What I am about to say goes against what most people on this planet believe, but it is true: The only way to enjoy complete, lasting, and satisfying joy is to love and focus on others. instead of being selfish and doing things ‘our way’. This is a spiritual truism about which millions have found transcendence-the pinnacle of human existence.
When we seek things for ourselves that by right should not be ours, we can wreak havoc in the lives of those close to us. I saw a movie recently that illustrates the point well. “U kiss in the background…” is a title after a poem by Robert Burns “A loving kiss, and then we’ll cut…”
The film’s plot involves a Glasgow Muslim man (Casim) of Pakistani descent and an Irish-born music teacher (Roisin). They fall in love with each other. However, Casim is set to get married in 2 months and the relationship which is drenched in passion hits rocky ground. Throughout the film, the unequal relationship between Casim and Roisin ruins many people’s lives, cultural traditions, and family relationships. Casim’s parents would never accept a “goree” (a white girl) and he knows this, apart from the fact that breaking off the impending marriage casts a disgrace on the family name within the close Islamic family community.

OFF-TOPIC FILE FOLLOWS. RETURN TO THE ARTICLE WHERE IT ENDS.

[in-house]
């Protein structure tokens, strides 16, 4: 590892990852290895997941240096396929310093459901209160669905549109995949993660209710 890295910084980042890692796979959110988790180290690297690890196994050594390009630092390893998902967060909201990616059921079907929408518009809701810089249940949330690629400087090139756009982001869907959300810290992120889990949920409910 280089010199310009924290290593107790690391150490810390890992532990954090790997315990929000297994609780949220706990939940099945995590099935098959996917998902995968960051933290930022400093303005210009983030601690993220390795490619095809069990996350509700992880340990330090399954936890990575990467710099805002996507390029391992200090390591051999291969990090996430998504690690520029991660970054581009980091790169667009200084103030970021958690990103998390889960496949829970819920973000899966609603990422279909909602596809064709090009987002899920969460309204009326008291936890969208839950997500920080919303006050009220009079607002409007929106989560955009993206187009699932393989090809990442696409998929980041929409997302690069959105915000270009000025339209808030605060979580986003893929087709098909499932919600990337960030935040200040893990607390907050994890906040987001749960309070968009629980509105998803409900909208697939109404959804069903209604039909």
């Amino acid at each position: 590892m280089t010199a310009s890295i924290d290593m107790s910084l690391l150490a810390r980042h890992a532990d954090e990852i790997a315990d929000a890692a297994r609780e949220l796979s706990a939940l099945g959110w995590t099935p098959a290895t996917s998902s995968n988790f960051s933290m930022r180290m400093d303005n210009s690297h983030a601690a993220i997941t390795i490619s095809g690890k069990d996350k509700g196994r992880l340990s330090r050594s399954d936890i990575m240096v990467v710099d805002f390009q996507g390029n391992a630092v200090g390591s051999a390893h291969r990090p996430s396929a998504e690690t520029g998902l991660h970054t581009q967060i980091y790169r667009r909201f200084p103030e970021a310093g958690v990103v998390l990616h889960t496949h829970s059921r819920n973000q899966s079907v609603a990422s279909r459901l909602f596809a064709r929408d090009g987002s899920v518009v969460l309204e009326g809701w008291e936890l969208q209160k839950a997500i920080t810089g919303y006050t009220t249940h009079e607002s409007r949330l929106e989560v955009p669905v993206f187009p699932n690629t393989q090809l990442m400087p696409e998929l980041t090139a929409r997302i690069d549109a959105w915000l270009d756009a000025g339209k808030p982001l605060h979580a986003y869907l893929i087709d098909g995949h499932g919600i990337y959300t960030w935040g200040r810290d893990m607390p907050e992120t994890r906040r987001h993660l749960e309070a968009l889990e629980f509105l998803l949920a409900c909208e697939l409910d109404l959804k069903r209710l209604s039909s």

As the story progresses and the lovers get into more trouble; lies and deceit rule them more and more, from Roisin having to duck in the car when they pass Casim’s cousin’s store, to going on vacation together without anyone else knowing: ironically, Casim tells her for the first time time to Roisin who is going to be married in nine weeks.
Meanwhile, Casim’s faithful father to the family, Tariq, is busy building extensions to the family home to accommodate Casim and his future wife, cousin Jasmine. He offers his son as much as he can afford in the home. What also complicates the family’s problem is that Casim’s two sisters have problems of their own; the youngest is quite determined not to become a doctor as her parents wish, but to leave Glasgow and study journalism in Edinburgh. Her acceptance to the university there is greeted with scorn, and in light of all these issues, she completely breaks up with her father. He sees everything he values at risk.